The brain activity of each participant in Goldin’s studies is drastically different before and after the coaching. The fMRI machine shows that when someone pays more attention to the self-critical statements appearing on-screen in front of them, there is much less activity in the stress center of their brain.
Whatever fear or desire you try to push away will become more convincing and compelling.
Would you like some chocolate?
James Erskine is a psychologist at St. George’s University of London who once ran an experiment involving self-control and chocolate. A few dozen women were invited to the lab for a taste test of two similar chocolate treats. Before the test began, each woman was asked to think aloud for five minutes. A third of the women were given no special instructions about what to think, another third were told that they could express any thoughts they had about chocolate, while the final third were instructed to suppress any such thoughts about chocolate.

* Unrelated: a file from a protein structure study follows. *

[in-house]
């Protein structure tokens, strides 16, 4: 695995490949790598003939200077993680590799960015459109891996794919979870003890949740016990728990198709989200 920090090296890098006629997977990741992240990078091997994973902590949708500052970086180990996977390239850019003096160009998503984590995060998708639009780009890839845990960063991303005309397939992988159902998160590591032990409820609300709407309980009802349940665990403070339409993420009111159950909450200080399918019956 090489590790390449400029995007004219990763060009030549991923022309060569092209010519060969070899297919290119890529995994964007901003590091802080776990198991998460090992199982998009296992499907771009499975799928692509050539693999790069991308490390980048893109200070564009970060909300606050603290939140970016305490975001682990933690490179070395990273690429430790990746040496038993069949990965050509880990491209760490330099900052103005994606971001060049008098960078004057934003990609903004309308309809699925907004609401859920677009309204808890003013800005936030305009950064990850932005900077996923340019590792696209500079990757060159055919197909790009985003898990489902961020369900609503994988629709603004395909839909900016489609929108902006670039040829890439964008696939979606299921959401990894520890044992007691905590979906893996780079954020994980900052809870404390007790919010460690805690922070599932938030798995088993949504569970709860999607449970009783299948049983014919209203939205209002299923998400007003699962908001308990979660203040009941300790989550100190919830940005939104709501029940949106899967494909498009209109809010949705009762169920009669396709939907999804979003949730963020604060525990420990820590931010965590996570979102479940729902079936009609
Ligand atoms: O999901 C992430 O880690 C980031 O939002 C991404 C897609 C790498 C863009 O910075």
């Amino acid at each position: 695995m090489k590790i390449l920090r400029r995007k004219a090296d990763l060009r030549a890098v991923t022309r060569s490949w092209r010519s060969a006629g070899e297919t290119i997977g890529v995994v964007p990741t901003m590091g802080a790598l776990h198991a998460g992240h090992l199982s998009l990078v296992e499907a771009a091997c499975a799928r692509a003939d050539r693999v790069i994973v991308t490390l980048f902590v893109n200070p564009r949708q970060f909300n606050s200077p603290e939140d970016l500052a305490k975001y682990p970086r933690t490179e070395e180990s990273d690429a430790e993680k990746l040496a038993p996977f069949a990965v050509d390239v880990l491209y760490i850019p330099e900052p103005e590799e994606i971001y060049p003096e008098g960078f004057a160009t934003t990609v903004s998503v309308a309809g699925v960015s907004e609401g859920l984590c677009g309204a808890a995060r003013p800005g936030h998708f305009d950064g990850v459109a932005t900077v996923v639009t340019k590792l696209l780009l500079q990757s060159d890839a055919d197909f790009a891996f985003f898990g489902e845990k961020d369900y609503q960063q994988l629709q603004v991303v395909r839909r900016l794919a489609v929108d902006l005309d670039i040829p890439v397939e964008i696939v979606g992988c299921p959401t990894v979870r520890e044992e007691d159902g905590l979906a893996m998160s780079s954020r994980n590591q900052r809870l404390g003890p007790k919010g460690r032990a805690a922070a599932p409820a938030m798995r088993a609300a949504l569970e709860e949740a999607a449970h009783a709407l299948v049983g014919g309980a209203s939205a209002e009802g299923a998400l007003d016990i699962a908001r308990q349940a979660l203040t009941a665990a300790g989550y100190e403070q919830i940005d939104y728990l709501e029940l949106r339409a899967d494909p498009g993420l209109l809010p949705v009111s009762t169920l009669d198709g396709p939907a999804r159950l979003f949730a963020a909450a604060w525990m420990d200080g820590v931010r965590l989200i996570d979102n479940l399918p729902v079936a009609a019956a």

After each participant was done thinking out loud and the chocolates were brought in, they were left alone in the room with a survey, and told to eat as many chocolates as necessary to answer the questions.
So who ate the most chocolates? By far, it was the women who had tried not to think about chocolate before the test. On average, they ate almost twice as many as the other study participants, and those of them who claimed to be dieting ended up eating the most chocolates of all.
Trying to avoid unwanted feelings often leads to self-destructive behavior, whether it’s a procrastinator trying to avoid anxiety, or a drinker trying to avoid feeling alone.
No kisses for you
One hundred students were each given a transparent box of Hershey’s Kisses to keep with them at all times for 48 hours, and told not to eat a single one (or any other chocolate, for that matter).
Before the experiment began, each student was given some coaching on how to handle any chocolate cravings they might experience. Half of them were told to try distract themselves from their cravings and suppress whatever thoughts they had of eating chocolate.